"When you strike at the king," Ralph Waldo Emerson once wrote, "you must kill him." It's a line that has gained prominence largely through the paraphrased version used by Omar Little on The Wire: "If you come for the king, you best not miss." Either way, though, it ought to be the mantra rolling through the head of every carmaker trying to take on the might of Tesla in the EV space. And with its upcoming Air, Lucid Motors might have found a way to knock the crown off Tesla's head in at least one crucial realm: range.
The Lucid Air, as the electric car is formally known, packs an estimated EPA range of 517 miles on a charge — a full 115 miles more than the EPA's estimate for the Tesla Model S in its longest-range configuration. That's enough to make it the longest-range EV available on the market — or at least, it will be when it goes on sale next year.
For clarification, the Air wasn't tested by the EPA itself. Lucid instead had an independent third party perform a range test; however, it was done by following the EPA's Multicycle Test Procedure, so assuming there was no trickery involved, it should accurately predict the EPA's own results.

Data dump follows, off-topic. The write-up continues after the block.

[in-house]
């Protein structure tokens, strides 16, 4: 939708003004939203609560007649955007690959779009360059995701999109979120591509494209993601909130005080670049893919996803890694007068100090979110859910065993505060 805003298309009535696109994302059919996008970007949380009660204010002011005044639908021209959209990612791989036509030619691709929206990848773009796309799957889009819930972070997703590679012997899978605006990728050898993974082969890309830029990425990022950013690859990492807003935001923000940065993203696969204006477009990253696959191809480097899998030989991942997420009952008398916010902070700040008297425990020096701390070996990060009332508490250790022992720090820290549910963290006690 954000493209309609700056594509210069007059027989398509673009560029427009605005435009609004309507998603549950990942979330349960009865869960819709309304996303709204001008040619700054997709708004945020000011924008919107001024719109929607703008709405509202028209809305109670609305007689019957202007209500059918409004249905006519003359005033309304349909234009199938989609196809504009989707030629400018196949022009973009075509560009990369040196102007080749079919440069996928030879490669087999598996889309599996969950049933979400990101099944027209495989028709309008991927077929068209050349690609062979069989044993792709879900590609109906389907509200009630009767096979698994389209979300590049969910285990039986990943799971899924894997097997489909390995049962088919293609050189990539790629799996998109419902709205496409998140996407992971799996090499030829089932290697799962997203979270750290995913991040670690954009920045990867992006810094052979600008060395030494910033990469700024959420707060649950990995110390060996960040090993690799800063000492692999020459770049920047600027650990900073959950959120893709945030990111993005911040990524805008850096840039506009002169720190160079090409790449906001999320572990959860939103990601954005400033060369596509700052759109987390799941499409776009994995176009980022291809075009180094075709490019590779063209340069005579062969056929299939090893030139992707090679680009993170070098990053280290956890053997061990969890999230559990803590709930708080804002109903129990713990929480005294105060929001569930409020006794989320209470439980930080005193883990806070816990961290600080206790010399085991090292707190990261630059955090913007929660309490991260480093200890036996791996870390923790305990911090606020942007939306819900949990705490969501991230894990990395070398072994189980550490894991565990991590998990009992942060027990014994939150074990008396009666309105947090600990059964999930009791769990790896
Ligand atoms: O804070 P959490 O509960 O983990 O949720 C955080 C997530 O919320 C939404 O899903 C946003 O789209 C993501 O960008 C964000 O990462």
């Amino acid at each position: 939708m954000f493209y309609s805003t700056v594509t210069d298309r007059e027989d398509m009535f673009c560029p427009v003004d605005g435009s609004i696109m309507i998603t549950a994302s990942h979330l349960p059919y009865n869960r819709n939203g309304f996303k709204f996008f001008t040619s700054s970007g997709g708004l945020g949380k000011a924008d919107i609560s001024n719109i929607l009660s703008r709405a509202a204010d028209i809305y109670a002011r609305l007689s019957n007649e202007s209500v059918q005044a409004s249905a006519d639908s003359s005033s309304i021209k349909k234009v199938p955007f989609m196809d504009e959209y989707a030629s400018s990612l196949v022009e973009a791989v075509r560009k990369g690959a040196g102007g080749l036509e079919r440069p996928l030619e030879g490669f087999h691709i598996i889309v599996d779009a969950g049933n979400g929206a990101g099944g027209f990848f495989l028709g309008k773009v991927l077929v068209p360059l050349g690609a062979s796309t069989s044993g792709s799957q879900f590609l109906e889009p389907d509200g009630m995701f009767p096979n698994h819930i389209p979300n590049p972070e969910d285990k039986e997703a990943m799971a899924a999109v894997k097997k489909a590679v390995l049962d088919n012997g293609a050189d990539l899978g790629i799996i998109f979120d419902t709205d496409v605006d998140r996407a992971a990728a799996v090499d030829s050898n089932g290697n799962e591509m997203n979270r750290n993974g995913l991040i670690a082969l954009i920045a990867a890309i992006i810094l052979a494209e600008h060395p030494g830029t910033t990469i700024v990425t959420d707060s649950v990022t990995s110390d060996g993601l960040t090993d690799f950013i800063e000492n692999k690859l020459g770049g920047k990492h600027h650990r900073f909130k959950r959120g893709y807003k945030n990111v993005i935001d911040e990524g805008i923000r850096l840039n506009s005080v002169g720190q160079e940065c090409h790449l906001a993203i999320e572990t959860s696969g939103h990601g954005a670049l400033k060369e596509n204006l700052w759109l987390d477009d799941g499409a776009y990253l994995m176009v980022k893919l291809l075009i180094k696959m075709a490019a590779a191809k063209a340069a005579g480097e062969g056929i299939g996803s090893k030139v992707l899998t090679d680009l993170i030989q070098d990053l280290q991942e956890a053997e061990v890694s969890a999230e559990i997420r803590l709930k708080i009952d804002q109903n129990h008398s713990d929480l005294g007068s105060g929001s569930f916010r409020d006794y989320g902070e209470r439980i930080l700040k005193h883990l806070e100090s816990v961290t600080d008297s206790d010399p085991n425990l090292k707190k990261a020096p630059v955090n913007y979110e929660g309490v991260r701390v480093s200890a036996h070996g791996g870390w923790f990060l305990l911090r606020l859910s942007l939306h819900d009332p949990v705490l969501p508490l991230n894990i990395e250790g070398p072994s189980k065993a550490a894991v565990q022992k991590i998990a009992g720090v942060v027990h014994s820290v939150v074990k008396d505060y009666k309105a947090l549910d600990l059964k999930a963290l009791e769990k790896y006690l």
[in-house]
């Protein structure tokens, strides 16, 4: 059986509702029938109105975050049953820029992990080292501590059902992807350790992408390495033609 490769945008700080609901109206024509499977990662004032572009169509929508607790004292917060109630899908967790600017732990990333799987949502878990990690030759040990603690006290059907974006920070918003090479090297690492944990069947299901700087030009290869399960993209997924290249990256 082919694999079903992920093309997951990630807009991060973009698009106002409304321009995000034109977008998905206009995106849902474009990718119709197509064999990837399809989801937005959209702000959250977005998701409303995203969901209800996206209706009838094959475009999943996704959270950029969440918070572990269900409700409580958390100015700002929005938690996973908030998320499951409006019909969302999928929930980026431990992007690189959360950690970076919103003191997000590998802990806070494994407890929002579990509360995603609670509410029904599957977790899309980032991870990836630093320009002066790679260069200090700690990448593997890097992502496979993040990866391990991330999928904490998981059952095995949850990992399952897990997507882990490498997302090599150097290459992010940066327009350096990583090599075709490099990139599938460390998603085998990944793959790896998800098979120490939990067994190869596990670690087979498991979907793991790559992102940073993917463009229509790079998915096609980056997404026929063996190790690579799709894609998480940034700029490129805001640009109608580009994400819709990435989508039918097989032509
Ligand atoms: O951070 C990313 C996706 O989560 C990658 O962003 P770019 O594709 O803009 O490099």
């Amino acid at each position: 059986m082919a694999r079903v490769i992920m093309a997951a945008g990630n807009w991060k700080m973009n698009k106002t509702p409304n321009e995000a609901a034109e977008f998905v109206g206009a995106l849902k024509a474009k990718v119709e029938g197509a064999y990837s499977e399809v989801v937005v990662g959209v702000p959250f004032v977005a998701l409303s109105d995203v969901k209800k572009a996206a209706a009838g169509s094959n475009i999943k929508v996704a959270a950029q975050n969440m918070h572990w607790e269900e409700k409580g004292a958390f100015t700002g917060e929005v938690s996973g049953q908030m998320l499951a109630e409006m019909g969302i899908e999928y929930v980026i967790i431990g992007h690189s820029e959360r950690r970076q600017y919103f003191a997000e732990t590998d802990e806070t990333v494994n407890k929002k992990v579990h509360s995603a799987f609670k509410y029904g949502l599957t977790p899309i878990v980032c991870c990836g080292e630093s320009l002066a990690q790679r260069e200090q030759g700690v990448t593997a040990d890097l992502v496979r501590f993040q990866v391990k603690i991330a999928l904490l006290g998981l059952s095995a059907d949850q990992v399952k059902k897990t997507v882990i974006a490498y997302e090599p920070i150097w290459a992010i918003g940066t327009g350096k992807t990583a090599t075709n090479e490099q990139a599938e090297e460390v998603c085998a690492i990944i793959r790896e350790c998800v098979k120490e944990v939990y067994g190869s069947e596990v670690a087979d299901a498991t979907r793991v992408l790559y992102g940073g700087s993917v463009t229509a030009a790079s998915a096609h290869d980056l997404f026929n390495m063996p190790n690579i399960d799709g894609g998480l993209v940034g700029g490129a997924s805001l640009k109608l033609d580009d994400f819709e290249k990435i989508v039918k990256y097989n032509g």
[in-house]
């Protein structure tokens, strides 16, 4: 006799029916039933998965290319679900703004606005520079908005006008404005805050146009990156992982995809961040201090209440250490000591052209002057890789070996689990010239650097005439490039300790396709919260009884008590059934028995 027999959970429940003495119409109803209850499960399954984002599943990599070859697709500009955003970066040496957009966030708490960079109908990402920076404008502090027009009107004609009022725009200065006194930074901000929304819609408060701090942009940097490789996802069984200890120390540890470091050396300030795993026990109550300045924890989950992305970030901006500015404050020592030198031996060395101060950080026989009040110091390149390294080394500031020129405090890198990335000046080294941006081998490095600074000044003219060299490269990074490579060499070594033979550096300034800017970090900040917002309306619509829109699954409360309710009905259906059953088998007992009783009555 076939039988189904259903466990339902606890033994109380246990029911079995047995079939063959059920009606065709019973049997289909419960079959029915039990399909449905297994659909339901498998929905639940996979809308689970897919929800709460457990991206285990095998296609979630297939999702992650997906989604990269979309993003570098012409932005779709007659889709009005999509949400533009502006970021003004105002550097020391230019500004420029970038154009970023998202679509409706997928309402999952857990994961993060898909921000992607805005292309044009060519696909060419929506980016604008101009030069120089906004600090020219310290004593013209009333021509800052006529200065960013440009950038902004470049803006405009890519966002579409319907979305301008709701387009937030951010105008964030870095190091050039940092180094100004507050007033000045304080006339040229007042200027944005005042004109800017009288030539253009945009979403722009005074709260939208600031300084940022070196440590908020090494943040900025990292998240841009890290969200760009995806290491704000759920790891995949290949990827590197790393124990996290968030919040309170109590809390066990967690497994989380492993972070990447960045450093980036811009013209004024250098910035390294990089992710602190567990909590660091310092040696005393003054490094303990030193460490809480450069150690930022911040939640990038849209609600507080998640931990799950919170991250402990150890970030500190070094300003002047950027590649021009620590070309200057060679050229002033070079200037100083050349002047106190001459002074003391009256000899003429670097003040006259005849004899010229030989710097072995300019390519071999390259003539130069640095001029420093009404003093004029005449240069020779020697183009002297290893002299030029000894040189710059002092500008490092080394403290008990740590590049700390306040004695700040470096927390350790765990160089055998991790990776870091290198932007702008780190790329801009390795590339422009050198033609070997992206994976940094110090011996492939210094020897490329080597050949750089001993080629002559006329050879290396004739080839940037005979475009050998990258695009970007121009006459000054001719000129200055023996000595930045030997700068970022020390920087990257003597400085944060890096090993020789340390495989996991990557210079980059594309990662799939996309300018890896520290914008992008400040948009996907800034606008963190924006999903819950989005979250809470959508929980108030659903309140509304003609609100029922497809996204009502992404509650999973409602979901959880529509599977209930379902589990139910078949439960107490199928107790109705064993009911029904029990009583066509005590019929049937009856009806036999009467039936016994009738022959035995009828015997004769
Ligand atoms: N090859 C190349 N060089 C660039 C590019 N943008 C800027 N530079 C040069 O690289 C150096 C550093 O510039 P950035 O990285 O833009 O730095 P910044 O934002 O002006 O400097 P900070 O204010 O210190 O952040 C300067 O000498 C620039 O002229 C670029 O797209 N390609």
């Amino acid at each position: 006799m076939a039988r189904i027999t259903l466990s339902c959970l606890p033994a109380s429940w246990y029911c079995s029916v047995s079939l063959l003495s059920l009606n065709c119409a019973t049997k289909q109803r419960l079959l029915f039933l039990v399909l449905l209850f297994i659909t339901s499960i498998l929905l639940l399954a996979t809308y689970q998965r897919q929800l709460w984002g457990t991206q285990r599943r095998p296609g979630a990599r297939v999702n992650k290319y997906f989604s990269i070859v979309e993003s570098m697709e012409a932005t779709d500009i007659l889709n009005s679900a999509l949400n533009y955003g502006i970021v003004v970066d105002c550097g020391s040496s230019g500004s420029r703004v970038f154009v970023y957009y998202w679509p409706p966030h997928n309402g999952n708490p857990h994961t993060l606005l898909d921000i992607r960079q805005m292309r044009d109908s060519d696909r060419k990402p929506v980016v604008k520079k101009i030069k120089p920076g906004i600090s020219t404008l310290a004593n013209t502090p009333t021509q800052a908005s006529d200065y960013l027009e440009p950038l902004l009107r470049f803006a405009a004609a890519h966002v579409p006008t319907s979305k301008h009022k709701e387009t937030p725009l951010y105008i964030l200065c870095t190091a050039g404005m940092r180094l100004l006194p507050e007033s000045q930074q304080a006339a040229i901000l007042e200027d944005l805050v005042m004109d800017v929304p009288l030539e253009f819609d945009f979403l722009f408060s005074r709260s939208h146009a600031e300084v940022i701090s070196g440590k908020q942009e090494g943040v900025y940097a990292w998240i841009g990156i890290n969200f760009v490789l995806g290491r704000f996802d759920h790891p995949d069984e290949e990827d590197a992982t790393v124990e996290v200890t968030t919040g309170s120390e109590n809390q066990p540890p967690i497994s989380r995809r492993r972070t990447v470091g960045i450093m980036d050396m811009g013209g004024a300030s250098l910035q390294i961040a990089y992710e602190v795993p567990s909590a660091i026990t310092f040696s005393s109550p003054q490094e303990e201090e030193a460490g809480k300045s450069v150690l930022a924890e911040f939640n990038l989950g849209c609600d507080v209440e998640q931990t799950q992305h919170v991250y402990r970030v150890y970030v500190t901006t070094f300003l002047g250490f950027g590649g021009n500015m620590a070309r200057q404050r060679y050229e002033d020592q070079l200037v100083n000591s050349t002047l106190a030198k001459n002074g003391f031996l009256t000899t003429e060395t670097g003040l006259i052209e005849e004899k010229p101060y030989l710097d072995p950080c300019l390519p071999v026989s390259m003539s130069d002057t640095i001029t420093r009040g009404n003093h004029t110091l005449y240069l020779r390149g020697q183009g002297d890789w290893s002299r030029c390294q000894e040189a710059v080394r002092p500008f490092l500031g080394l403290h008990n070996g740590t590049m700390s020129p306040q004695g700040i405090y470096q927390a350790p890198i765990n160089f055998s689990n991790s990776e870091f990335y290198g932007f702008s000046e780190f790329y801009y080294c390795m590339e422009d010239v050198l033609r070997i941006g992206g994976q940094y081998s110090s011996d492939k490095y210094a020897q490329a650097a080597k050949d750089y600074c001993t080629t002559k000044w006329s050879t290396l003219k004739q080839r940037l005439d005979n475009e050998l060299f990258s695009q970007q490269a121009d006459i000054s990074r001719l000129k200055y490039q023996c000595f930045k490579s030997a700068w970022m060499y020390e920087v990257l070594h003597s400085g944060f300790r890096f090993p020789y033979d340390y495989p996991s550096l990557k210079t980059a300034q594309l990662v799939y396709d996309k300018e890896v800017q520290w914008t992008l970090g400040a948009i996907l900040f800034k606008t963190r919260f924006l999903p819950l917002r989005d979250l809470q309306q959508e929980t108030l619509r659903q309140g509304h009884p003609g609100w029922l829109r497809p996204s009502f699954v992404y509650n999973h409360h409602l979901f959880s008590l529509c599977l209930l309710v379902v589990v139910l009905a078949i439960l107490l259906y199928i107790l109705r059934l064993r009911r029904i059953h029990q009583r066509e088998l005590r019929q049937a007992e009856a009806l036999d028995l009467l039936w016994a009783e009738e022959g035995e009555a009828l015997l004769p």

How'd Lucid pull this off? Well, part of the credit goes to the company's hard work in sculpting the Air to slip through the...air. The car packs a coefficient of drag of 0.21, better than any other passenger vehicle on the road today. But it's also likely due to plenty of battery power beneath that slippery skin; while Lucid is staying mum on exactly how many kilowatt-hours the car's 900-volt electrical system has to call upon, it's believed to be somewhere between 110 and 130 kWh — a bit larger than the Tesla's largest 100-kWh pack.
The Air isn't just made for range, of course; it's designed to be fast, as well. Dual motors packing a combined 1,000 horsepower should mean the Air can deliver the nausea-inducing acceleration we've come to expect from performance EVs; in high-speed testing, the car also hit a top speed of 235 mph, though production versions should be governed a good bit lower. (Also, don't expect to knock out anywhere close to 500 miles at top speed.)
Peek inside, and you'll find an expansive, luxurious interior designed to rival the likes of the Mercedes-Benz S-Class and its ilk. The back seat will have room to stretch out and even recline, with touchscreen controls and so forth for the VIPs in the rear to use. The front seat occupants will have plenty of tech to fiddle with as well, with a central-mounted touchscreen and a wraparound digital dashboard for the driver.
The final production version of the car will debut on September 9th, with details like pricing and final specs to be announced then. Don't expect it to be cheap.